We all have those nagging voices in the back of our head reminding us of the things we wanted to do, or were supposed to do, but we simply didn't get around to them. Not getting them done really starts to frustrate us, but we don't seem to get an closer to completing the projects or tasks.

Often they are things we have wanted to get done for age but some reason we are no closer today than we were a year ago. It might be losing some weight, stopping a nasty habit, exercising more, doing more business development, upgrading your website, writing a book, getting your accounts in order and so on. For most of us the list of things we want to do but aren't getting done tends to be a long one.

If you can relate, perhaps it's time to get yourself an accountability coach. A person who you hold yourself accountable to each week for getting things done, meeting your deadlines and achieving the goals you set yourself. It is a little more structured than that, but that is the general principle.

I coach people to write business books. One client that I recently took on simply wanted me to call him once a week, to ensure that he had reached the writing target he set for himself for the week. His reasoning was that he had been trying to write a book for 10 years with no result. Having someone like me calling him once a week and holding him accountable was enough incentive to get it done. After a month, his book was half done and completed in two.

Another client of mine, an accountant and business advisor, was struggling with business development for his firm. He had plenty of great ideas, but not a lot of motivation to implement these ideas. He started to use an accountability coach in New Zealand and this guy was tough.

There were no excuses for missing the weekly accountability call and if you came along without getting everything done that you had promised to from the last call - look out. Now this kind of tough loving may not be for everyone, but those of us who need it, kind of already know that we need it.

From my experience for this kind of coaching to work there are a number of considerations that will help.

Firstly you need to have a very specific and very simple process to follow. "You commit to getting this done by this date" - no excuses. You need to know exactly what it is you are trying to achieve, the coach helps you to chunk it down and get it done.

You need to set up a day and a time each week for your accountability call. This needs to be a very high priority, with death being the only acceptable excuse for missing the call (and even death is questionable).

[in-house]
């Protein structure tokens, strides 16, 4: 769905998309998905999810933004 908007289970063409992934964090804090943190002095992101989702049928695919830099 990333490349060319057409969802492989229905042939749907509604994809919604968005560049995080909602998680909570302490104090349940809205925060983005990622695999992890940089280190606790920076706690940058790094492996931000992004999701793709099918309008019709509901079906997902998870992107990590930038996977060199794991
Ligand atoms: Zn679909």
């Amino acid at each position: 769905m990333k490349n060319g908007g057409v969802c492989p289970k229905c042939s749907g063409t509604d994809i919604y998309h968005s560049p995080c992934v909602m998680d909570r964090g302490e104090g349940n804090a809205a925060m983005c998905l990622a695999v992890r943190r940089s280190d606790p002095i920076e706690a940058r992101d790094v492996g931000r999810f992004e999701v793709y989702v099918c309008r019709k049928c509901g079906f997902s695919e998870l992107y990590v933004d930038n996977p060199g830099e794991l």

It is a great idea to keep a track of what you actually get done each week. Do up a simple spreadsheet or journal staying 'this week I achieved...........'. This will be an impressive list in a few months, but most importantly it is the payoff for the work you put in.

Be clear about the ramifications of not meeting your weekly goals. This is a tough one, but you need to work this out with your accountability coach. What happens if you don't meet your weekly goals? I have one client who pays me a penalty fee (which I give to charity but he doesn't know that) when he fails to meet his goals. Tough love I know, but it was his idea. He knows himself very well, particularly his weaknesses.

Accountability is all about setting new and more productive habits. Going to the gym for the first time after a sabbatical of a few years is very tough. We crawl out, barely able to walk, knowing full well that the real pain will come in the next few days. But after a few weeks we are breathing easier, lifting more weights, able to run around a Zumba class like a professional. It is wonderful.

The same principle applies when it comes to working with an accountability coach. At first it is tough, we tend to push back, get everything done the night before the call, tell white lies and so on, but in time we feel better about it. We plan our week better and we actually start to look forward to the call because it is a great weekly way to measure progress.

My prediction is that we will see a lot of accountability coaches springing up and offering a weekly nagging service. Is it a good service? Absolutely. As much as the concept of paying people to hold us accountable is somewhat strange, there is no doubt that it gets results.

Published on: Sep 8, 2016
The opinions expressed here by Inc.com columnists are their own, not those of Inc.com.